texsize

Supporting Member
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Oct 23, 2015
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I am not sure how old your Chubby is but based on a lack of yellow on his neck I am guessing he is still young.
The hormone season in the northern hemisphere is mostly over (for amazons).
So I am wondering if Chubby isn't going through puberty based on your other thread with the video of Chubby trying to mate with his ball toy.

It could be you are in for a rocky year or so with a teenage parrot.
 

saxguy64

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If I recall, Chubby is reportedly in his mid-late 30s? Hormones are USUALLY a seasonal thing, but honestly, the weather here in the northeast US has been awful this "summer". It's been cloudy, rainy, and cool since spring, and seems to have confused my YNA a little as well. She was over it, but started up again last week with the nesty shredding behavior for a few days. 🙄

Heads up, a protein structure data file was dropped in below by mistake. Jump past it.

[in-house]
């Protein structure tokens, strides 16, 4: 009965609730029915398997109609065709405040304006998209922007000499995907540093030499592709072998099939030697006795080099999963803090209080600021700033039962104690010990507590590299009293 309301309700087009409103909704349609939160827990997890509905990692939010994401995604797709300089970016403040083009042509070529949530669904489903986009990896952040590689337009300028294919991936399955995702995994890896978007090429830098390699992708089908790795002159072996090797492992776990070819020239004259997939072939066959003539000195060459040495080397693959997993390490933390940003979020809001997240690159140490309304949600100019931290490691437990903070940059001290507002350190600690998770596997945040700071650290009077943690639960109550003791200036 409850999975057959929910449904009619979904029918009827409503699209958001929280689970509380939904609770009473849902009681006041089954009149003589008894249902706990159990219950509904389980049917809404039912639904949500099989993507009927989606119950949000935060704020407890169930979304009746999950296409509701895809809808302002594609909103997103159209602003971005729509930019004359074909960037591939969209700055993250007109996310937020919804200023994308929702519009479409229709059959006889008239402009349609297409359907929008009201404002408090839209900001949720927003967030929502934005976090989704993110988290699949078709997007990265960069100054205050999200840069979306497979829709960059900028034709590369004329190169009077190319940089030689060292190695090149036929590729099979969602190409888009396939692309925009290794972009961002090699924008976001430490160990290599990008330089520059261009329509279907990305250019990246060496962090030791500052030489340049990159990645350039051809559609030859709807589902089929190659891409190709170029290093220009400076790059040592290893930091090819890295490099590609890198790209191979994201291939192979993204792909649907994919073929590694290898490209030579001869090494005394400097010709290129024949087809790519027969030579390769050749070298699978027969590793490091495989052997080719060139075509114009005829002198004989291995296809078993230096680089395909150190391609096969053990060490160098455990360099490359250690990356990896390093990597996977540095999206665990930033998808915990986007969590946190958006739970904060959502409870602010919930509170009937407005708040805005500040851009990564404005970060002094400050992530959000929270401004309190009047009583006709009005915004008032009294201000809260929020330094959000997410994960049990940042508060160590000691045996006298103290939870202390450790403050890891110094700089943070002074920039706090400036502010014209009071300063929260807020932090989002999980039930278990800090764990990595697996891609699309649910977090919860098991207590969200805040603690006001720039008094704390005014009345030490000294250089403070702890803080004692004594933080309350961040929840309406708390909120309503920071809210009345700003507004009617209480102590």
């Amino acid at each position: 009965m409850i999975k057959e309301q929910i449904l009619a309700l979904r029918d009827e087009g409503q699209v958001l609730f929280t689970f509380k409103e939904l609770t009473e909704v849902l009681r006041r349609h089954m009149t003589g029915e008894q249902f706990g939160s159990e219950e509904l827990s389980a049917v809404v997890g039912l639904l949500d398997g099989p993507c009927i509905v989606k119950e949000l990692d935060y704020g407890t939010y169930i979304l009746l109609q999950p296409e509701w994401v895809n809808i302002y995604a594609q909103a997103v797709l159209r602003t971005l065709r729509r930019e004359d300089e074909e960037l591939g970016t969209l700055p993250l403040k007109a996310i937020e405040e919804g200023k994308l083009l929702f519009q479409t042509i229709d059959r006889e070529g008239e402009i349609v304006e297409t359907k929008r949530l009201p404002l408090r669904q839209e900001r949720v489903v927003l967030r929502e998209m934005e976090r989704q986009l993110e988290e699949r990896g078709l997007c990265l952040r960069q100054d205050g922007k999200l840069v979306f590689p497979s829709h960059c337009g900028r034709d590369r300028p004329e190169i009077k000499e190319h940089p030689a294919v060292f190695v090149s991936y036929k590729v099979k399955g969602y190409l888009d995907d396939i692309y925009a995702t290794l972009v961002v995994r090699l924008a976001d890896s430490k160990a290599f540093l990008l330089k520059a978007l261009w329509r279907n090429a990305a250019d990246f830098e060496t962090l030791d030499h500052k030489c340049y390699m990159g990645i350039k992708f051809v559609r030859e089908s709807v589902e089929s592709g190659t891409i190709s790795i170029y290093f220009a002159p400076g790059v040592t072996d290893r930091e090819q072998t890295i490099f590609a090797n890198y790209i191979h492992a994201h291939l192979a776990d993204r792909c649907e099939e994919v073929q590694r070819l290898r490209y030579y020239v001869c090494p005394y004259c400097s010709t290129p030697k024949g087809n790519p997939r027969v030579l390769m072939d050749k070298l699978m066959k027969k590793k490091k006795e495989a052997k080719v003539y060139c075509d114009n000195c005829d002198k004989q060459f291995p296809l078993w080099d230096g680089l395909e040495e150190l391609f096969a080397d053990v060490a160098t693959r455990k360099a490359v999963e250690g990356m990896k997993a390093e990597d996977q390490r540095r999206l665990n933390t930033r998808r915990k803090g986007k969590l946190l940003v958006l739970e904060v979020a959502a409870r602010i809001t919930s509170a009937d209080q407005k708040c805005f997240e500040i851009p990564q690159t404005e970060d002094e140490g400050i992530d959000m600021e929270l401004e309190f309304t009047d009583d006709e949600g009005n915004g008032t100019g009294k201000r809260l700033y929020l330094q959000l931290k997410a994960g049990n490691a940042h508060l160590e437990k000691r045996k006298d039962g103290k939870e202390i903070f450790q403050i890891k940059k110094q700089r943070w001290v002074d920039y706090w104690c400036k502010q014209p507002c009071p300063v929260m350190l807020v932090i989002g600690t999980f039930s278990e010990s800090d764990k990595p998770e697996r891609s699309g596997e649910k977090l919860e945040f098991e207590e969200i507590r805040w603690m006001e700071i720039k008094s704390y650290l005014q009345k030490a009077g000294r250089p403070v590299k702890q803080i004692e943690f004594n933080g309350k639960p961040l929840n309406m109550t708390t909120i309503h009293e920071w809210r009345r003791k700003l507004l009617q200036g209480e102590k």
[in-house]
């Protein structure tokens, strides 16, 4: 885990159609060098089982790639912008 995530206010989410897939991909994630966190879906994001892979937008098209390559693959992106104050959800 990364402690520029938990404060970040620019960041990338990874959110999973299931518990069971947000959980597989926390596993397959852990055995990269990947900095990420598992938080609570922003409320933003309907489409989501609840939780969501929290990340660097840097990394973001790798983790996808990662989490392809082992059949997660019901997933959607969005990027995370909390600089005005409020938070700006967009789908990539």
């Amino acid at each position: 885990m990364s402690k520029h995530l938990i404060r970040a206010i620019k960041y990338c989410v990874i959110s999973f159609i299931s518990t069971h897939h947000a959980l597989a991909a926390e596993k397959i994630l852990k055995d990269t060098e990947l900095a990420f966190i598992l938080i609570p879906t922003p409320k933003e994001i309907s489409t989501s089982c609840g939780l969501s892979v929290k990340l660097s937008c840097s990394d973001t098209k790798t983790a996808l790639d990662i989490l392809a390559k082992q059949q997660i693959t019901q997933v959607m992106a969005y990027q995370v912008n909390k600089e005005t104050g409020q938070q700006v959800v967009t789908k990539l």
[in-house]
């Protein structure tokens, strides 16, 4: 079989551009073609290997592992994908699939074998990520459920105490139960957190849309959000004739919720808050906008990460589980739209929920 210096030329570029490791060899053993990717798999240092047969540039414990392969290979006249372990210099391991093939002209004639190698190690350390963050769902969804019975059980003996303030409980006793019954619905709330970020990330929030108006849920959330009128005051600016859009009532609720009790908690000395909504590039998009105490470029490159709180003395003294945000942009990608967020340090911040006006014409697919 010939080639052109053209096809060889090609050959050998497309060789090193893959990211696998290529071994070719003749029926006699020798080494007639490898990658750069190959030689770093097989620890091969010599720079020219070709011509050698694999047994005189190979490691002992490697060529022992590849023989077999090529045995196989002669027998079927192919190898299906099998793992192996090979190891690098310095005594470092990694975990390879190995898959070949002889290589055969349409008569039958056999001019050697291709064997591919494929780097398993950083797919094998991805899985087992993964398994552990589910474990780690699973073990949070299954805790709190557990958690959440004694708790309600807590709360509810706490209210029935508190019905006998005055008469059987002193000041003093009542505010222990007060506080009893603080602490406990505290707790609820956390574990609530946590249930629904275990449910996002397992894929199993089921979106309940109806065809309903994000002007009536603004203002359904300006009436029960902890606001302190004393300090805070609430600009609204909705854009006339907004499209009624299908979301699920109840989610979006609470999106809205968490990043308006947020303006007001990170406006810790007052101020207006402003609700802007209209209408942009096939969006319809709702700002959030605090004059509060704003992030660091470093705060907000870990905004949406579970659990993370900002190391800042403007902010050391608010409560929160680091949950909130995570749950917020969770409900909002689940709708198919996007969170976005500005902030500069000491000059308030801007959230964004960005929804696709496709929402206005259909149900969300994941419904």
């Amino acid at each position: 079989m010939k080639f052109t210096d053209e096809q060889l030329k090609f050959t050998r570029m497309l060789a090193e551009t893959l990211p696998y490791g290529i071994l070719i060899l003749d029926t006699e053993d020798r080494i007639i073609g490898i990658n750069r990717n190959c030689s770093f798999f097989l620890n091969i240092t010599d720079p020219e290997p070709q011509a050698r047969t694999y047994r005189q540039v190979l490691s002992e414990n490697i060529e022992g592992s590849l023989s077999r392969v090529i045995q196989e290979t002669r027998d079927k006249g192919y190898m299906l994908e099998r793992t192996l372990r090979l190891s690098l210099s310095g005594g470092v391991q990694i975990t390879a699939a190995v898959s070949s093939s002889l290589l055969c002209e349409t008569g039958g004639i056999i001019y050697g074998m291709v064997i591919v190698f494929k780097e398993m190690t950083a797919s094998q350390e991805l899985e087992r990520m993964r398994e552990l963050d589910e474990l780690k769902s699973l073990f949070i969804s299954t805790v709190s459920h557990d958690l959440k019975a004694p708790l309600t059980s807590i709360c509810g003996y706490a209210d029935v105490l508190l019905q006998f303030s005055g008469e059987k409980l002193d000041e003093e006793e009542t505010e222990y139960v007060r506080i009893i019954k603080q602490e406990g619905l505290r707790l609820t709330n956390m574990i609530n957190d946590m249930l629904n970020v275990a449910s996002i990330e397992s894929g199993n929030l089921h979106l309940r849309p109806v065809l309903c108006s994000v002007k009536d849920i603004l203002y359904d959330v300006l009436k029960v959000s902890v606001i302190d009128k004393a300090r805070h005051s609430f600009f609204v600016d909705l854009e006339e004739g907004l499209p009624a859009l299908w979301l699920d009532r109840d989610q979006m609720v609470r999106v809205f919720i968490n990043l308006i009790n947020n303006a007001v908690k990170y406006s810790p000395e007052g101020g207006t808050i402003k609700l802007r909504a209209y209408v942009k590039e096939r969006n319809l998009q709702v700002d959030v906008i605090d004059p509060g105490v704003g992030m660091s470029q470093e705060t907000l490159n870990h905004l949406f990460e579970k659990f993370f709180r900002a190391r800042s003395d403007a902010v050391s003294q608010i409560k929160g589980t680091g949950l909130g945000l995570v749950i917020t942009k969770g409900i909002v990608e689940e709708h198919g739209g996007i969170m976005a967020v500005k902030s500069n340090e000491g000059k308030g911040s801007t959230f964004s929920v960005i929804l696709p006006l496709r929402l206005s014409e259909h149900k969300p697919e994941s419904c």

SailBoat

Supporting Member
Jul 10, 2015
17,616
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DYH Amazon
Coming from a totally different direction!

Far too often, individuals assume their Amazon's are static, with the exception of Hormonal season and as a result are caught-off guard when they react differently.

I am a very longtime Amazon lover and have had several control our home over the years. Regardless of whether the Amazon is a recent arrival or a longtime member, I ALWAYS approach my Amazon telling s/he what I want, while checking s/he's response (body language).

As noted above, many things can trip them back into a hormonal response! Whether 3 or 30, never assume your Amazon is in a loving mode! Expect the worst and rejoice when greeted with a kiss and not a bite!

You are clearly anticipating only love and need to be a bit more respectful in a need to announce why you are coming his way and what you want! It is part of communication /contact call that allows you time to assure the response (body language) your Amazon is providing.